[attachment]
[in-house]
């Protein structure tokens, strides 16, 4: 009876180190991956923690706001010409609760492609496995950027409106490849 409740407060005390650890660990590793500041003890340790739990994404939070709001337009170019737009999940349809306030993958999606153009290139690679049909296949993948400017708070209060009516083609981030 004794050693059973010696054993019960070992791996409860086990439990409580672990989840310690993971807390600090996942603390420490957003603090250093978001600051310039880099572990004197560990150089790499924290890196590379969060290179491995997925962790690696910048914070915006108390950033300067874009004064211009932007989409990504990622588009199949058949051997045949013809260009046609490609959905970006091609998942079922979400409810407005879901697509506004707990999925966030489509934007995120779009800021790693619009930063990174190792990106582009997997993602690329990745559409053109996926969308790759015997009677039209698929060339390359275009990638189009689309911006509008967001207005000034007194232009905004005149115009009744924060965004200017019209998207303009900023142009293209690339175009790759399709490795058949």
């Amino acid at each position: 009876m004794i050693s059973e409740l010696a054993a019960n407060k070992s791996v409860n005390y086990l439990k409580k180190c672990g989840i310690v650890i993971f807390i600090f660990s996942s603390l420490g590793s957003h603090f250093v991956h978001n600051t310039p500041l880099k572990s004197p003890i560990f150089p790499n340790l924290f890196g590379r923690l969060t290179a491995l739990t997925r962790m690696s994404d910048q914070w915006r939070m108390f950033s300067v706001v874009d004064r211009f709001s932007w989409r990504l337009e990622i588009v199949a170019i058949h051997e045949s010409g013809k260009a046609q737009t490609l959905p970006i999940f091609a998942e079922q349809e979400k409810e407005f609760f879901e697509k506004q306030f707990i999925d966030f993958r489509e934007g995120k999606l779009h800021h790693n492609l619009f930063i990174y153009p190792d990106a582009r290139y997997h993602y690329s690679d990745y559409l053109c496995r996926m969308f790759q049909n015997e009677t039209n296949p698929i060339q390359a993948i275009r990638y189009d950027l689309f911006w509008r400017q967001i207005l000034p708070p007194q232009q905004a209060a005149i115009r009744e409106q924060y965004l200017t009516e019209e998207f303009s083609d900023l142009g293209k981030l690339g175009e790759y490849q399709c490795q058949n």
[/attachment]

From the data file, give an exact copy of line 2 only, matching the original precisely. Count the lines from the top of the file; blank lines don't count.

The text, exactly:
């Protein structure tokens, strides 16, 4: 009876180190991956923690706001010409609760492609496995950027409106490849 409740407060005390650890660990590793500041003890340790739990994404939070709001337009170019737009999940349809306030993958999606153009290139690679049909296949993948400017708070209060009516083609981030 004794050693059973010696054993019960070992791996409860086990439990409580672990989840310690993971807390600090996942603390420490957003603090250093978001600051310039880099572990004197560990150089790499924290890196590379969060290179491995997925962790690696910048914070915006108390950033300067874009004064211009932007989409990504990622588009199949058949051997045949013809260009046609490609959905970006091609998942079922979400409810407005879901697509506004707990999925966030489509934007995120779009800021790693619009930063990174190792990106582009997997993602690329990745559409053109996926969308790759015997009677039209698929060339390359275009990638189009689309911006509008967001207005000034007194232009905004005149115009009744924060965004200017019209998207303009900023142009293209690339175009790759399709490795058949």